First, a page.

Why 33 entries is enough for the Indy 500

INDIANAPOLIS — On Monday, the NTT IndyCar Series unveiled the entry list for the 104th Running of the Indianapolis 500 (1 p.m. ET, NBC, INDYCAR Radio Network). On it is eight former winners, Helio Castroneves, Scott Dixon, Ryan Hunter-Reay, Tony Kanaan, Simon Pagenaud, Will Power, Alexander Rossi, Takuma Sato, to go along with five strong rookies — Oliver Askew, Dalton Kellett, Pato O’Ward, Alex Palou, Rinus VeeKay.

But, what we won’t have this year is bumping. While I get that may draw some rage out of some fans, I think for this year, 33 is just enough. Yes, the last two years the Last Row Shootout has really overshadowed the Fast Nine, but a Last Row Shootout scared me this year.

In 2018, you got Pippa Mann and James Hinchcliffe sent home. Last year, you had the dramatic last qualifier in Kyle Kaiser, in his small Juncos team, bumping out the big fish McLaren and Fernando Alonso on the final lap of his four-lap qualifying run. Alonso and two Carlin cars in Max Chilton and Pato O’Ward were bumped and didn’t make the show.

This year, you won’t have the dramatics of Bump Day. While I get the praise for getting back to a standard Bump Day the last couple of years when for several years prior we were lucky to just get to 33 entrants, for this year, I’m happy and content with 33. The reasoning behind that is, this coming Sunday would not only have been a fight for a few teams to make it into the 104th Running, but it would have been a literally fight to survive as an organization.

I can almost guarantee you that if anyone missed the show this year, they wouldn’t be around next. Is that fair? That’s why we have arrived at 33 and it will remain that way for 2020. There’s no risk of getting bumped. There’s financial gain to be had here, or less of a loss I should say, for the 33 here this week, because they know that they will have between now and Aug. 23 to sell that to sponsors. It’s easier to sell to companies to put your logo “here” and it will cost you “x amount of dollars” because I can guarantee you a place in the Indy 500.

There’s a lot of teams that already do this and have contracts in place with companies to be in the Indy 500. If they’re not, money is rebated back to those said companies. There’s already discounts being given from teams to sponsors because Indy is a place those sponsors can bring guests and watch their logo and colors fly at speeds in excess of 230 mph around a 2.5-mile track on any given day. Now, they can only do so only on TV. It’s not what they paid for and some sort of reimbursement for that initial sum would be given back.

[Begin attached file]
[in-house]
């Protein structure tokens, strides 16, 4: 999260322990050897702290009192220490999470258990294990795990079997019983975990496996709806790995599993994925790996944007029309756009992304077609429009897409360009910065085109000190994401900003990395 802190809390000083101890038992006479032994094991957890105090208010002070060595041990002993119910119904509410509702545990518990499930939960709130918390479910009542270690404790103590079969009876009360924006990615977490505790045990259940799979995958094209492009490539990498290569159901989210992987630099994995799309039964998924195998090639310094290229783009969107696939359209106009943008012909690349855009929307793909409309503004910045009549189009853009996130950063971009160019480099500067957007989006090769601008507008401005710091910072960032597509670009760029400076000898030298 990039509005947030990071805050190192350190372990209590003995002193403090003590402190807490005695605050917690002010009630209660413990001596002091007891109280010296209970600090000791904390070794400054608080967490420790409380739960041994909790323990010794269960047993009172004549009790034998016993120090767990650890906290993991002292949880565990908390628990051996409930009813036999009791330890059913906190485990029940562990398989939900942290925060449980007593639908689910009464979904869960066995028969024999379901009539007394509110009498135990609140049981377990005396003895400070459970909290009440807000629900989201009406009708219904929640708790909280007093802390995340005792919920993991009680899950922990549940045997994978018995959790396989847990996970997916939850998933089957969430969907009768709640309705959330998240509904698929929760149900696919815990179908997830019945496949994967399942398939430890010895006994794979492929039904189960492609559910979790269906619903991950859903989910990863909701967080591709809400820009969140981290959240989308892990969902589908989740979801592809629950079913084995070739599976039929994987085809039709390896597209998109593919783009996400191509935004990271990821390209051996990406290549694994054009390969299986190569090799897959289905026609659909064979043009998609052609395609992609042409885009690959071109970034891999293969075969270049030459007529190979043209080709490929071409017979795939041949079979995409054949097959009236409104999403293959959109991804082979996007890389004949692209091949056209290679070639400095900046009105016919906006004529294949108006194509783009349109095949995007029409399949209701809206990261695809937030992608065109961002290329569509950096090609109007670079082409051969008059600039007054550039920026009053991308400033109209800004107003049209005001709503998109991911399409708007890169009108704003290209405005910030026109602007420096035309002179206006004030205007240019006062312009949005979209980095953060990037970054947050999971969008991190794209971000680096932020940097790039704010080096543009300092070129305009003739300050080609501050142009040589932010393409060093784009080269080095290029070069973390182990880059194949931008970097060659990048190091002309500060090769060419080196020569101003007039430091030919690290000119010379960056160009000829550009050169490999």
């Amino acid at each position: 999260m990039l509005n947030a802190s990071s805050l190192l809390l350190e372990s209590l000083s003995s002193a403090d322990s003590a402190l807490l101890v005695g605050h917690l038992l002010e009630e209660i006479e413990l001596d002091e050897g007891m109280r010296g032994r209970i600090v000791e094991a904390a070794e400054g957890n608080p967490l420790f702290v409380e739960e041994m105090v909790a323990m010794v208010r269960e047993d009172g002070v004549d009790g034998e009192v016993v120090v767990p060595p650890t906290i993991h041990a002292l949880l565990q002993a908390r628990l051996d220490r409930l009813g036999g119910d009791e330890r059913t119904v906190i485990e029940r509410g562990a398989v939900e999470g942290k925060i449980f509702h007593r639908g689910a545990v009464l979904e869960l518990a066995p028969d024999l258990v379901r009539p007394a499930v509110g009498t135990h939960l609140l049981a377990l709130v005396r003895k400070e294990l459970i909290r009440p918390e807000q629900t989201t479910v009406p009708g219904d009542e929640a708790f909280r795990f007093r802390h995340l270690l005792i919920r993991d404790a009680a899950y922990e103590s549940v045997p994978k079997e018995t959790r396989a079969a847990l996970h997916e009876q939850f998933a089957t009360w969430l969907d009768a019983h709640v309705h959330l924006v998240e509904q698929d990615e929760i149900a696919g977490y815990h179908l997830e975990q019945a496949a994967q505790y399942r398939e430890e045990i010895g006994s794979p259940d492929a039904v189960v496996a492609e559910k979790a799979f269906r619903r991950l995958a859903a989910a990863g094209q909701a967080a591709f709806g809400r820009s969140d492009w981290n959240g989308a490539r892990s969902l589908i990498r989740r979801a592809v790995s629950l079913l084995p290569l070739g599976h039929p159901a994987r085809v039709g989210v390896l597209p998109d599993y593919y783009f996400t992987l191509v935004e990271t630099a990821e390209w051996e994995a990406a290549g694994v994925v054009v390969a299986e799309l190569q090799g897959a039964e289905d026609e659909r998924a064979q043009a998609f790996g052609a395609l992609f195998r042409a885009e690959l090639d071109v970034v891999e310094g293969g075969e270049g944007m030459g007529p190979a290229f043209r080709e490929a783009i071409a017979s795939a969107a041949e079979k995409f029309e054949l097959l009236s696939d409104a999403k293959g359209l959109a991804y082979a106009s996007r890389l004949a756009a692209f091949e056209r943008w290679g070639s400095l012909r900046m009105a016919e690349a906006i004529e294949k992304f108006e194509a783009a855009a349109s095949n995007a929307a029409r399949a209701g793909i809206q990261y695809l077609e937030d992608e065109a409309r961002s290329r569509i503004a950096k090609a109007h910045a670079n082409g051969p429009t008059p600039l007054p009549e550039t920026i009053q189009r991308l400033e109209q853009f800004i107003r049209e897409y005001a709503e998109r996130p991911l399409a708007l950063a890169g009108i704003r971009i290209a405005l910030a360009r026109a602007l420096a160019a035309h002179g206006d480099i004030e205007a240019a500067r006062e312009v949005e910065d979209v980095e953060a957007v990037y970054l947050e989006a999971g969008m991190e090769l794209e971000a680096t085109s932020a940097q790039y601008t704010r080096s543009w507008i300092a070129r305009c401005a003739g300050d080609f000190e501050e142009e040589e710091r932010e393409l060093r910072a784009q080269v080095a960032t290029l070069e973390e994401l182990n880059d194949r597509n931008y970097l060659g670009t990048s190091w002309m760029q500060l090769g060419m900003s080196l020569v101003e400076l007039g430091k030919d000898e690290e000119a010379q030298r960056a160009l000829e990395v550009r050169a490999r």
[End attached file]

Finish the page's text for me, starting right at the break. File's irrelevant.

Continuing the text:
Imagine having to give it all back. Then, what do you do with the loss of not making the show? How do you go to a new sponsor for funding next year? That sponsor would point out this year and say why risk it? You would be forced to spend money you don’t have on ways to make your car faster. How can you spend money you don’t have in your account?

That’s why being at 33 this year to me is perfect.

Plus, some may wonder how we went from 35-37 potential entries to just 33. Well, for teams like Top Gun, Juncos or anyone else for that matter, what gain do they have by throwing a car together this month? Why pay the tire bill? Why float gas money for the two weeks for a car? Why hire help, a crew, staffing for engineers, etc, when you know the purse is cut in half? Most people don’t realize this, but teams actually lose money to race at Indy. The purse doesn’t give them much to make money off of. That’s where the sponsorship package comes in to at least give them a paycheck and to then make your car competitive with competitive people.

So, why risk the sponsor, the car you currently have and paying all this overhead when you know you’re not likely to make it back this year? Wouldn’t it be best to just wait until 2021?

Now, I’ve seen people bitching about the purse and saying just call the race? Well, last time I checked $7 million overall is better than $0. The teams need this race for those sponsors, remember? Cancel the race, lose teams. That’s a fact.

So, while the purse is half of what it was supposed to be, just be grateful that there’s still a purse to be had. It minimizes the loss of what’s already been lost, or what could have been lost.

And for those blaming Roger Penske for this, get out of here. That man is losing money everything IndyCar shows up to a race track. The series isn’t NASCAR and just receives hundreds and hundreds of millions of dollars per year from a TV network. NBC Sports’ contract with IndyCar is not the same as NASCAR.

NASCAR’s deal is so large, they pay tracks millions to show up. IndyCar needs money from tracks to show up. But, how can a track pay IndyCar their sanctioning fee when they can’t host fans or when they do, they have to host a limited amount?

Texas received a big break in that category in June. IMS hasn’t had fans at either race now. Road America and Iowa reportedly got a break on their ends to move races around, add a race to each weekend and host limited fans.

Think Penske is making any money doing this? No!

He’s losing money every time a car is out there, whether his own car or another teams’. Do you hear him complaining about this? He’s making the best of it. The teams are uniting and doing the same.

That’s why the purse is where it’s at and I think it’s more and generous enough for the purse to be where it is. That’s why we “only” have 33 car and driver combinations this month and why this race is still pushing forward without fans.

I’m okay with all the above. If you want this series to survive in 2021 how it was in 2019, this is all needed.

 

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